Following the 9/11 attacks, the Pentagon announced that it was creating the Office of Strategic Influence (OS I), which was designed to present a more favorable image of the U.S. military to foreign news media. The new organization provoked an immediate controversy when it was learned it planned to influence international opinion by planting false stories in the foreign media. Considering the closeness of the world today, thanks to the Internet, such false stories could easily find their way back into the domestic media. This was nothing new. The CIA had used similar tactics for decades, but this was too blatant. Even the major media, including the NewYork Times, were stirred to action. "Mingling the more surreptitious activities [such as Pentagon covert operations like computer network attacks, psychological activities, and deception], with the work of traditional public affairs would undermine the Pentagon's credibility with the media, the public and governments around the world," noted the Times.
In a rare step backward, in early 2002 the government announced the OSI would be closed. Though Donald Rumsfeld, then secretary of defense, argued that criticism of the OSI was "off the mark," he nevertheless admitted that "the office has been so damaged that.. .it's pretty clear to me that it cannot function."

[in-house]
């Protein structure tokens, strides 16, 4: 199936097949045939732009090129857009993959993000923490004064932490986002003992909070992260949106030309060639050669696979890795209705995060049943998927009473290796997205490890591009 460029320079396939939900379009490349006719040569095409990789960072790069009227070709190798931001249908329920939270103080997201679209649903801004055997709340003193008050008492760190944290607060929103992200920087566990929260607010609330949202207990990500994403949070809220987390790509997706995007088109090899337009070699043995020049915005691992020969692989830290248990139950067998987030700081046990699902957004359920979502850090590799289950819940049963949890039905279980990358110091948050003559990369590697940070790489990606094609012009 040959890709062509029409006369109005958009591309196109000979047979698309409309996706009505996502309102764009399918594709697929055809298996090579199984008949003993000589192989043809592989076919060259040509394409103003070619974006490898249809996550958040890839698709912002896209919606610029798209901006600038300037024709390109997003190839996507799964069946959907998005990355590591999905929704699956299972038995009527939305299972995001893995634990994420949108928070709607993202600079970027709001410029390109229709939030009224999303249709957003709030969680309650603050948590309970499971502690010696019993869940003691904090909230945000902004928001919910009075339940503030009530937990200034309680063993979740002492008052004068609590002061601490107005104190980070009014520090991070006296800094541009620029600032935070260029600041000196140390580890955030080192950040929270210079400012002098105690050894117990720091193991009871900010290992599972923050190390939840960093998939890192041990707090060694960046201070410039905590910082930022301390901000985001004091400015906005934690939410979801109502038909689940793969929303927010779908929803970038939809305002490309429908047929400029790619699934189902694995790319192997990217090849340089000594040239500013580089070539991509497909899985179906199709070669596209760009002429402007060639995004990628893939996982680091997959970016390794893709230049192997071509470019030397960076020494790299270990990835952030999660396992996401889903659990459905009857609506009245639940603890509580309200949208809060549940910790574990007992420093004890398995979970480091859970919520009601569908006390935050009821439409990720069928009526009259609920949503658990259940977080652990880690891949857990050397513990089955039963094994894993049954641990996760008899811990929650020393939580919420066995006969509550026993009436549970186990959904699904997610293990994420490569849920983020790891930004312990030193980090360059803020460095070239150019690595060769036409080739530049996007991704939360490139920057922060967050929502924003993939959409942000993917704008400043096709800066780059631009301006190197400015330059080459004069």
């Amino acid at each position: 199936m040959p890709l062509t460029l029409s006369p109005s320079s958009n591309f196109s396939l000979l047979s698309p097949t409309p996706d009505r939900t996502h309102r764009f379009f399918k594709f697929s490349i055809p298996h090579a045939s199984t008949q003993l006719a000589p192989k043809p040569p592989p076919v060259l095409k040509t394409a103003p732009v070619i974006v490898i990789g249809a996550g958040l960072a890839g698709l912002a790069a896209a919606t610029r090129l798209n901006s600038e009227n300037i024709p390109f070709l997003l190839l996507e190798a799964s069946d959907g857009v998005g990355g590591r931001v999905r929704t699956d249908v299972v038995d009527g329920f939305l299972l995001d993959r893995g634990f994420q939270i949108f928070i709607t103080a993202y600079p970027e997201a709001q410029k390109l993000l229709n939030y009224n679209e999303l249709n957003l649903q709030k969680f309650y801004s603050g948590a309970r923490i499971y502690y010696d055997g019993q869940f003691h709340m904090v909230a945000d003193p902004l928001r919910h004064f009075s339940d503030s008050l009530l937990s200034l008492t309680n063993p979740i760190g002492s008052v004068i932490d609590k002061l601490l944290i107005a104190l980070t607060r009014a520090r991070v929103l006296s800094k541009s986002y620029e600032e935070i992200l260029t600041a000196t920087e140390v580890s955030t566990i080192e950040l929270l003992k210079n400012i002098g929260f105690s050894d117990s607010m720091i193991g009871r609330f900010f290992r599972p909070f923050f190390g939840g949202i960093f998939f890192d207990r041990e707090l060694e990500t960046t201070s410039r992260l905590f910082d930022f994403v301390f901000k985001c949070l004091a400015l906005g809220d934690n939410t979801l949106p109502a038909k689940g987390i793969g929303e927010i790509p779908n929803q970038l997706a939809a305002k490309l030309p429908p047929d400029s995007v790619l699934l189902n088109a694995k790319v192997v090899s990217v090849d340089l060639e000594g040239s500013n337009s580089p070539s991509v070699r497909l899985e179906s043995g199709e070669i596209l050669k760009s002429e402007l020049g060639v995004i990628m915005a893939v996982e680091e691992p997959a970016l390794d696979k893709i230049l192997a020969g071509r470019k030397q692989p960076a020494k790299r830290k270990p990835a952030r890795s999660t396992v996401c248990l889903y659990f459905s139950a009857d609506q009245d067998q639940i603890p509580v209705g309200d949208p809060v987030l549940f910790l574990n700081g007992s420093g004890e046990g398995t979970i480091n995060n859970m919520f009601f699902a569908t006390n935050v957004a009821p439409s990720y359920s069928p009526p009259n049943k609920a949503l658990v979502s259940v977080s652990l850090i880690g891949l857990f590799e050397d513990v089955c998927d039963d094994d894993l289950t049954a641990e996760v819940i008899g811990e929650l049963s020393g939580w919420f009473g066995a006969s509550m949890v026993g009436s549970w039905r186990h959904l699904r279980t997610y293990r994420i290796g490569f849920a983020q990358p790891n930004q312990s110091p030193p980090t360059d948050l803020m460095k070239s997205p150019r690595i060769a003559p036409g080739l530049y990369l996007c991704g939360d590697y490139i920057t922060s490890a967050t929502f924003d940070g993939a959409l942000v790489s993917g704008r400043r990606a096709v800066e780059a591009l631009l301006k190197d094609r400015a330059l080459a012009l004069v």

Rumsfeld refused to let the matter lie. At a November 18, 2002, press briefing, the defense secretary defiantly stated, "And then there was the Office of Strategic Influence. You may recall that. And 'oh my goodness gracious isn't that terrible, Henny Penny, the sky is going to fall.' I went down that next day and said fine, if you want to savage this thing? Fine, I'll give you the corpse. There's the name. You can have the name, but I'm gonna keep doing every single thing that needs to be done and I have." True to his word, only the name of the office was abolished, and OSI activities were merely shifted to another agency. Yet this time, Rumsfeld's vow to continue his program of disinformation was not repeated in the corporate mass media. With this type of propaganda and disinformation program continuing, small wonder many concerned Americans are suspicious about the accuracy of the corporate mass media news content.